Mono’s Deputy Mayor John Creelman, Chair of Dufferin County’s Government Services Committee, pointed out the lack of consistency at both the municipal and county level regarding which committees get honorariums. 

“There’s no rhyme or reason between ones that do and ones that don’t,” declared Creelman. “The $100 may be high here, but there are other municipalities where what they’re paying is frankly a pittance to the amount of work that goes into the membership on those committees.”

Councillor Wade Mills, Shelburne’s Mayor, explained how he had no problem with the notion of providing an honorarium; it was just a matter of timing.

“The issue I have is doing it halfway through our budget this year and then drawing from reserves,” remarked Mills. “If this is a direction we’re heading in, I would prefer to hold off until next year, formally incorporate it in our 2022 budget, unless there is a reason not to do that.”

The staff report describes that to cover payments made in-year, the county would draw from the rate stabilization reserve meant to smooth impacts to the tax rate. The annual recurring expense would be added to all yearly budgets in the future. 

Mills went on to say that all current public members of committees applied for their roles without the expectation of monetary compensation, so he did not feel the councillors were ‘prejudicing them in any way.’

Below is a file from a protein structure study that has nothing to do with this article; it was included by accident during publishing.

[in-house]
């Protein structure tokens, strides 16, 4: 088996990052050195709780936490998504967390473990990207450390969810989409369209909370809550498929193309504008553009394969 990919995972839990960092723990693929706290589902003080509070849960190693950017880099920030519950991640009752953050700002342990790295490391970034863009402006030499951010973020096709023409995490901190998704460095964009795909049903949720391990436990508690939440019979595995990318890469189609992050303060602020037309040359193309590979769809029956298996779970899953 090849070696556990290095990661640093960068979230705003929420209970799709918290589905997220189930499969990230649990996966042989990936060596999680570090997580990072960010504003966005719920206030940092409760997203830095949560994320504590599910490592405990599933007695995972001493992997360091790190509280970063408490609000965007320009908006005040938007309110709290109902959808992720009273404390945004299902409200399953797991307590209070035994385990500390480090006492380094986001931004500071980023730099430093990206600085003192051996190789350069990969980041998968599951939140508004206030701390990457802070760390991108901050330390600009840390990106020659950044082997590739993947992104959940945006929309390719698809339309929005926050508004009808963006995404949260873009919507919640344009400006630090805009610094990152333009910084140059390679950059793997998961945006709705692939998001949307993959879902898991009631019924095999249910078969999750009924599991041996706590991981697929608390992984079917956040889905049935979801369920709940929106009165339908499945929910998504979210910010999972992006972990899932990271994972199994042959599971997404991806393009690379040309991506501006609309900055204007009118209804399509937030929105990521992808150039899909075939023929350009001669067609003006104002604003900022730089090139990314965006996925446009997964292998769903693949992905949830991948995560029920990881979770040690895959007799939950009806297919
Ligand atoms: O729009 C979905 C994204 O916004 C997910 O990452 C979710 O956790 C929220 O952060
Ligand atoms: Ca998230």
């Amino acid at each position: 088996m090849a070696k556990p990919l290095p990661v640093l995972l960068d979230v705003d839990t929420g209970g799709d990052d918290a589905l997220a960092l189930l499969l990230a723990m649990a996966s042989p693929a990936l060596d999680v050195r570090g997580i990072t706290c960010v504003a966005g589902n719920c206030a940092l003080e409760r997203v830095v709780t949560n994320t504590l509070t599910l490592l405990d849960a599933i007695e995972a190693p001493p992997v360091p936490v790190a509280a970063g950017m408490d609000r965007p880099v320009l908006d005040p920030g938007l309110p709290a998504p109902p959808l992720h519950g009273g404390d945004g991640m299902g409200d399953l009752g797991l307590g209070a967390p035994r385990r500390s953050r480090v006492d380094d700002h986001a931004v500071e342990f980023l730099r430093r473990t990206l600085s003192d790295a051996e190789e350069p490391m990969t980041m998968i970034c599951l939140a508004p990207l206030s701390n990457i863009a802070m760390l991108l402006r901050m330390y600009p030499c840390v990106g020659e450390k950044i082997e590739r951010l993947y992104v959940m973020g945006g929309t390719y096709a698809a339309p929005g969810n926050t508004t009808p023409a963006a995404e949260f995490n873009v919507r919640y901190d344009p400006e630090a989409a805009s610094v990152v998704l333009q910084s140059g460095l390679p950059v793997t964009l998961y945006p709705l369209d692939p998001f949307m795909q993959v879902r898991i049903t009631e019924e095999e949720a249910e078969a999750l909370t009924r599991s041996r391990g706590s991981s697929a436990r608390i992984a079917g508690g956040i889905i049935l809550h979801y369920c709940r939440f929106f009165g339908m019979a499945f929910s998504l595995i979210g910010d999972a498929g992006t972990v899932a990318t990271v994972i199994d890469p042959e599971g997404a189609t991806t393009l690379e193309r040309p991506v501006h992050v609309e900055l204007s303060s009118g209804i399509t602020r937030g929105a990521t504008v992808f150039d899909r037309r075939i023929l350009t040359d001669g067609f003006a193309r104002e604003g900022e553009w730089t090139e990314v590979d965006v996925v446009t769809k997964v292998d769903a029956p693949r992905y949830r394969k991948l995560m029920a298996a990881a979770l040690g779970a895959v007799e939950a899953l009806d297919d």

“There are likely going to be sufficient in-year savings that we could cover this amount with, if council wishes to go ahead with it at this point rather than waiting until the new year,” advised Pritchard. 

Furthermore, Pritchard informed the committee how the Tourism Advisory Group had not received all its applications yet. She said that it might prove helpful to have the honorarium in place for that committee as it is being formed. 

At a Community Development and Tourism Committee on the same day, the county’s tourism manager Terrilyn Kunopaski indicated that there may currently be challenges attracting people to the Tourism Advisory Group. On the inDufferin website, it is shown that the initial deadline for applications had already been extended to June 21. Kunopaski shared that the closing date will be even later than that.